Sunday was a busy day at Sundance, from distribution news (Fox Searchlight picked up the teen comedy Homework, the Weinsteins got My Idiot Brother, and Roadside Attractions made a deal for Margin Call) to enthusiastic buzz for documentaries (especially Reagan, Becoming Chaz, and The Interrupters) but the real talk of the day was Kevin Smith's Red State and his announcement that he's going to distribute the film himself.
From his constant tweets about the post-screening auction to the highest-bidding distributor (that wound up never happening) to the presence of a handful of protesters from the Westboro Baptist Church (whose Phelps family was a clear inspiration for the film's gun-toting Bible-thumpers), Smith orchestrated a perfect storm of media, fan, and industry interest. And that's the kind of PR he's going to have to continue to whip up, since part of his strategy is to release movies without spending a dime on traditional advertising (TV, newspapers, billboards, etc.); nor can he count on traditional press coverage, since he announced his intention to ignore the mainstream media after getting harsh reviews for Cop Out.
Still, Smith has a thriving online presence, from his popular Twitter feed to his various blogs and websites to his weekly SModcast podcasts, some of which are now also turning up on Sirius/XM radio. (Don't be too surprised if the SModcast empire one day winds up including a devoted channel for Smith and his shows on satellite radio.)
Obviously, the jury's out on whether or not Smith's plans to revolutionize indie film distribution will work. On the one hand, it's exciting that someone wants to shake up the paradigm wherein studios spend four to five times a movie's original budget to get it into theaters. And if Smith can use new media and social networking in a way that lets low-budget moviemakers enter profitability faster, more power to him.
The big question is whether or not this model has any legs beyond Red State and what Smith says will be his last movie, Hit Somebody. Yes, Smith can fill up venues like Carnegie Hall thanks to his network of fans, and they'll no doubt shell out 60 or 70 bucks when Smith and Red State and the film's star Michael Parks come to their town. But will exhibitors want to work with SModcast Pictures, even with Smith's promise of a better percentage than they're getting from the studios? And what about home video? And what about his plans to release other people's movies in the future – will those same fans shell out to see a Smith live show with somebody else's film tacked onto it?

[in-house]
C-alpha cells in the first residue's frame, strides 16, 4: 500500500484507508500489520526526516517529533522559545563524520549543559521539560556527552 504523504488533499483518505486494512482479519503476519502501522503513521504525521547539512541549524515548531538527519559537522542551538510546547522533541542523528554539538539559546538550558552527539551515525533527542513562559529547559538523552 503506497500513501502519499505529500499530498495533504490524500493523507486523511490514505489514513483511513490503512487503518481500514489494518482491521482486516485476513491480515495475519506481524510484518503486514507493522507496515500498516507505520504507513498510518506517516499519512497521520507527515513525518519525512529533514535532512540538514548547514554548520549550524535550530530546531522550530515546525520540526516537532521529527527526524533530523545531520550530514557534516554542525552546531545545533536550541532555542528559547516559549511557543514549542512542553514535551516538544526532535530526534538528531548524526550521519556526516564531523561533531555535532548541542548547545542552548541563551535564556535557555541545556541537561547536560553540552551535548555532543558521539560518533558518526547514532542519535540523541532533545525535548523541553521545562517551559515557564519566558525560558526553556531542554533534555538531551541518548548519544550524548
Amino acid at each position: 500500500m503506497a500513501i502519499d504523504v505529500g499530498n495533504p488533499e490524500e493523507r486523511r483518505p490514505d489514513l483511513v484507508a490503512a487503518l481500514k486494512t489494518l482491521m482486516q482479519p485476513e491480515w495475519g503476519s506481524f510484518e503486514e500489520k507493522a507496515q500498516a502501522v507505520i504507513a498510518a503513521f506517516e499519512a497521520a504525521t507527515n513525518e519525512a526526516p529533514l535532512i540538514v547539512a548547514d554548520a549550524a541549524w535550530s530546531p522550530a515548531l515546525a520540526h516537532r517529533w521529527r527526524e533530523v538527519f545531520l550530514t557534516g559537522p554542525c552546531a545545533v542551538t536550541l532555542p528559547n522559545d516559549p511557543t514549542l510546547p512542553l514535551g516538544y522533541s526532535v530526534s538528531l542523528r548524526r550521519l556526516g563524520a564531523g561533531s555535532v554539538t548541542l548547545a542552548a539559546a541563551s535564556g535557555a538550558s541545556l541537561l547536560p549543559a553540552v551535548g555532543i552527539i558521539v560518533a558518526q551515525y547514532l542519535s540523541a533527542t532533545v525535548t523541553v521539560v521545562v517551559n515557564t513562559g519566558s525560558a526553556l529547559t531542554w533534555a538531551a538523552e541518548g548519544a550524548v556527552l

We'll have to see. Many great ideas started out looking like acts of folly. But then so do many acts of folly.
As for Red State itself, I wish it were as exciting as Smith's business plan. The closing credits indicate that the film has three separate acts – "Sex," "Religion," and "Politics" – but they don't flow together as much as they bump up against each other. We open with a traditional horror premise of three teen boys driving out to the sticks for sex, only to get drugged and kidnapped by a fanatical cult that plans to murder them. (Imagine if the Phelps family took their "God Hates Fags" shtick a step further and started acting on what they considered God's orders to put certain sinners to death.)
Then we get a 10 to 15-minute sermon by Parks' preacher character – a bold move, to be sure, but neither the acting nor Smith's editing is electrifying enough to make it work. And once we start getting a glimpse at the inner workings of this terrifying church, along comes the ATF for a Ruby Ridge/Waco–style shoot-out that feels endless. And then John Goodman's ATF agent gives us a tell-but-don't-show monologue that wraps up the proceedings.
Smith's got lots of interesting ideas, and his ambitions to make a completely different kind of film from his previous ones is certainly admirable. But the execution just doesn't come off, despite effective work from Parks, Goodman, and especially Melissa Leo. I might feel even more confident about the SModcast Pictures agenda if the company weren't getting rolling with what seems like the director's most uneven film to date.